To be sure, there are far-reaching implications to the possible demise of the Fire Authority that keep those who have been complaining the loudest about Irvine’s inequity from demanding a breakaway.
“We’ve always known we could provide the service cheaper than what was paid to the Fire Authority,” said Jeffrey Lalloway, an Irvine councilman who represents the city on the Fire Authority’s board. “But we don’t want to see the Fire Authority fold.”
Meanwhile, the Fire Authority’s union, sharply questions the validity of the ESCI report.
Joe Kerr, spokesman for Orange County Professional Firefighters Association, said: “We don’t believe they can do it cheaper. It is why Irvine contracts with [the Fire Authority] –because you consolidate the costs of overhead to provide more services for major emergencies.”
Nonetheless, the ESCI report is so sensitive that no Fire Authority administrators or board officers would speak about it. Interview requests were stalled for more than a week, then still no one would talk.
David Shawver — a Stanton councilman who represents his city on the Fire Authority board — did talk, however, because he has been integral to a lobbying drive to try to win approval of the equity agreement.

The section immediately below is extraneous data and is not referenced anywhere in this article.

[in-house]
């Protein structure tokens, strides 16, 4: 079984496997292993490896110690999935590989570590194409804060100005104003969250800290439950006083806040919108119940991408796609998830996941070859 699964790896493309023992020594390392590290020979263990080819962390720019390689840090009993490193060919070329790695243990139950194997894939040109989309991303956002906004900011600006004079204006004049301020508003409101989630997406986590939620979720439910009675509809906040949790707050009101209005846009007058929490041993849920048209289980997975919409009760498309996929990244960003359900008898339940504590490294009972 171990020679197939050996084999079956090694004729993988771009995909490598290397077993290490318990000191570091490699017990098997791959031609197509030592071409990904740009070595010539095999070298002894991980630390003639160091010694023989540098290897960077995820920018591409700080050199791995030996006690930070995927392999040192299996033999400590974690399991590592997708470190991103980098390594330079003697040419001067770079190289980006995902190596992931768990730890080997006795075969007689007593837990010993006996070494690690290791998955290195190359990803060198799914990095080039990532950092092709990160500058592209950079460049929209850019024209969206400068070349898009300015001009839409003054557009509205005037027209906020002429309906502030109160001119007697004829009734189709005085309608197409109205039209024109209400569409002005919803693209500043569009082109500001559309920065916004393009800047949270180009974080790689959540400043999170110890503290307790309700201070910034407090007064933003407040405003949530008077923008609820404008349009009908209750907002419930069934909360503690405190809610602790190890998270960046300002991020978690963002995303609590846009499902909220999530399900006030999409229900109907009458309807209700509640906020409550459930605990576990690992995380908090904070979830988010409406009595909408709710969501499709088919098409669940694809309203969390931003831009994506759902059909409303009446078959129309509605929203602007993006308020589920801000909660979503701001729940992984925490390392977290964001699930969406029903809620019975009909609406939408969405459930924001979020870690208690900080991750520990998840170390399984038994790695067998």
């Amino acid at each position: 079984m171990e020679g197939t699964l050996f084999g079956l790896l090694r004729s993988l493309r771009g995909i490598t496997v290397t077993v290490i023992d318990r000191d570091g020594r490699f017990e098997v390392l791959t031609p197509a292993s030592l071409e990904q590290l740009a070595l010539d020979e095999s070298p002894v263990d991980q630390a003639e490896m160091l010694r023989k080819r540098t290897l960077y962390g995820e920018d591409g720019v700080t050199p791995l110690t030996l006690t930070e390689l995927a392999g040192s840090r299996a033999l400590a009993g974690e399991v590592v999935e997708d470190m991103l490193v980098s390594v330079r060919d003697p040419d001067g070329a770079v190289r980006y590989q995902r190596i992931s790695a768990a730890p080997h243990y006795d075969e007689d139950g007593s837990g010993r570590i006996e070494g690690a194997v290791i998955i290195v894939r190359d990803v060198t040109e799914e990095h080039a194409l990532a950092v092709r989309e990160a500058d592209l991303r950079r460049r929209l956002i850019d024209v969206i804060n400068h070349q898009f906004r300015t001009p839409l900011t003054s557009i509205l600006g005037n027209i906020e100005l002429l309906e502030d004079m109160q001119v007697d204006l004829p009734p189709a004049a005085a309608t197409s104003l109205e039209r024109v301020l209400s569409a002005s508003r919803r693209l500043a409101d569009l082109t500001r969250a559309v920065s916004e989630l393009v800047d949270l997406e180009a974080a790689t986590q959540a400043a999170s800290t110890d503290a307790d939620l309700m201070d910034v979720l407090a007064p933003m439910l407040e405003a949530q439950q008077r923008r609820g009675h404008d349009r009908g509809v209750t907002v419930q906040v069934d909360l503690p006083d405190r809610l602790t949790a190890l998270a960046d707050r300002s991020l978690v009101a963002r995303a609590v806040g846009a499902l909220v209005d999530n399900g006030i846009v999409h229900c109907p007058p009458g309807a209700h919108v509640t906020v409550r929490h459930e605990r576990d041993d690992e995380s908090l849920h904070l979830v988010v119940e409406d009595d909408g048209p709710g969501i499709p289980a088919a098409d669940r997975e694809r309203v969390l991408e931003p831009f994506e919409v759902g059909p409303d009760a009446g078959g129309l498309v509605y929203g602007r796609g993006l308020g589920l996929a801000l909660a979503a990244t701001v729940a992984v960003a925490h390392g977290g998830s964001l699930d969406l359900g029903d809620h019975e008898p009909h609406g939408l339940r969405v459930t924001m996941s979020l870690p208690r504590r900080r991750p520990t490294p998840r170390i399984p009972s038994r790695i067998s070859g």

“Thank God we can fund the Fire Authority, it is the best thing that ever happened to Orange County,” Shawver said. “People who pick away at it need to understand that lives are at stake.”
“I wouldn’t give any credence to any study from that firm,” Shawver said, referring to a controversy that erupted last year over former Fire Authority Chief Keith Richter’s and one of his top subordinate’s connections to ESCI.
As a smaller city, with a less robust property tax base, Stanton is among those who rely more heavily on the joint funding of the Fire Authority to give it a rescue service it likely couldn’t fund on its own.
A Behind the Scenes Push
Given these factors, Shawver was among Fire Authority board members recently leading delegations to squelch a court challenge to the equity agreement by the Board of Supervisors.
Last year, supervisors successfully intervened in Superior Court to block the Irvine/Fire Authority agreement, winning a ruling the arrangement as proposed would violate state laws.
Working together, Irvine and the Fire Authority then appealed to the state 4th District Court of Appeal in Santa Ana.
Then after last November’s election of three new supervisors, combined forces from Irvine, other cities and the Fire Authority began the behind-the-scenes talks to diminish the likelihood of success by the county at the appellate level.